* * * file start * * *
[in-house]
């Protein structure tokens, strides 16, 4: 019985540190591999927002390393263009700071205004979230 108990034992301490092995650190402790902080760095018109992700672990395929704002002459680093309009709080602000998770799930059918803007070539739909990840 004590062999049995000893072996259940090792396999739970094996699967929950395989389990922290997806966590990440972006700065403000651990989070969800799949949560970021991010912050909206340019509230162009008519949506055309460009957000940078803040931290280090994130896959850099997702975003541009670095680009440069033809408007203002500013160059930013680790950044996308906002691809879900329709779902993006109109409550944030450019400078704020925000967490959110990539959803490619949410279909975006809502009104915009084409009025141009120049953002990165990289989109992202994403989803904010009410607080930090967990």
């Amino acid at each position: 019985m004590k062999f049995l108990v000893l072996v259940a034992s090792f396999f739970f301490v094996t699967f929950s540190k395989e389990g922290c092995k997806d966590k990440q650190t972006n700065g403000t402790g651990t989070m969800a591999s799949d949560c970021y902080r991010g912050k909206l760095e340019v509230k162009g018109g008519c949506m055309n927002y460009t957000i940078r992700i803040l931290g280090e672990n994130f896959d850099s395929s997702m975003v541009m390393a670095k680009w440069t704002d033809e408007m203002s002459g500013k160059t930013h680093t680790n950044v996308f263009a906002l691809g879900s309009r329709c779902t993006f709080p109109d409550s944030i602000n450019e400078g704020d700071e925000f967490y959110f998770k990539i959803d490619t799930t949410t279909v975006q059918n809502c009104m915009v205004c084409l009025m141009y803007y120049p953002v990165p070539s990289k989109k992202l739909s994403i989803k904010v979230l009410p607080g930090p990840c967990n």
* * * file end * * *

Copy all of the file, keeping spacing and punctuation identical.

[in-house]
């Protein structure tokens, strides 16, 4: 019985540190591999927002390393263009700071205004979230 108990034992301490092995650190402790902080760095018109992700672990395929704002002459680093309009709080602000998770799930059918803007070539739909990840 004590062999049995000893072996259940090792396999739970094996699967929950395989389990922290997806966590990440972006700065403000651990989070969800799949949560970021991010912050909206340019509230162009008519949506055309460009957000940078803040931290280090994130896959850099997702975003541009670095680009440069033809408007203002500013160059930013680790950044996308906002691809879900329709779902993006109109409550944030450019400078704020925000967490959110990539959803490619949410279909975006809502009104915009084409009025141009120049953002990165990289989109992202994403989803904010009410607080930090967990």
């Amino acid at each position: 019985m004590k062999f049995l108990v000893l072996v259940a034992s090792f396999f739970f301490v094996t699967f929950s540190k395989e389990g922290c092995k997806d966590k990440q650190t972006n700065g403000t402790g651990t989070m969800a591999s799949d949560c970021y902080r991010g912050k909206l760095e340019v509230k162009g018109g008519c949506m055309n927002y460009t957000i940078r992700i803040l931290g280090e672990n994130f896959d850099s395929s997702m975003v541009m390393a670095k680009w440069t704002d033809e408007m203002s002459g500013k160059t930013h680093t680790n950044v996308f263009a906002l691809g879900s309009r329709c779902t993006f709080p109109d409550s944030i602000n450019e400078g704020d700071e925000f967490y959110f998770k990539i959803d490619t799930t949410t279909v975006q059918n809502c009104m915009v205004c084409l009025m141009y803007y120049p953002v990165p070539s990289k989109k992202l739909s994403i989803k904010v979230l009410p607080g930090p990840c967990n």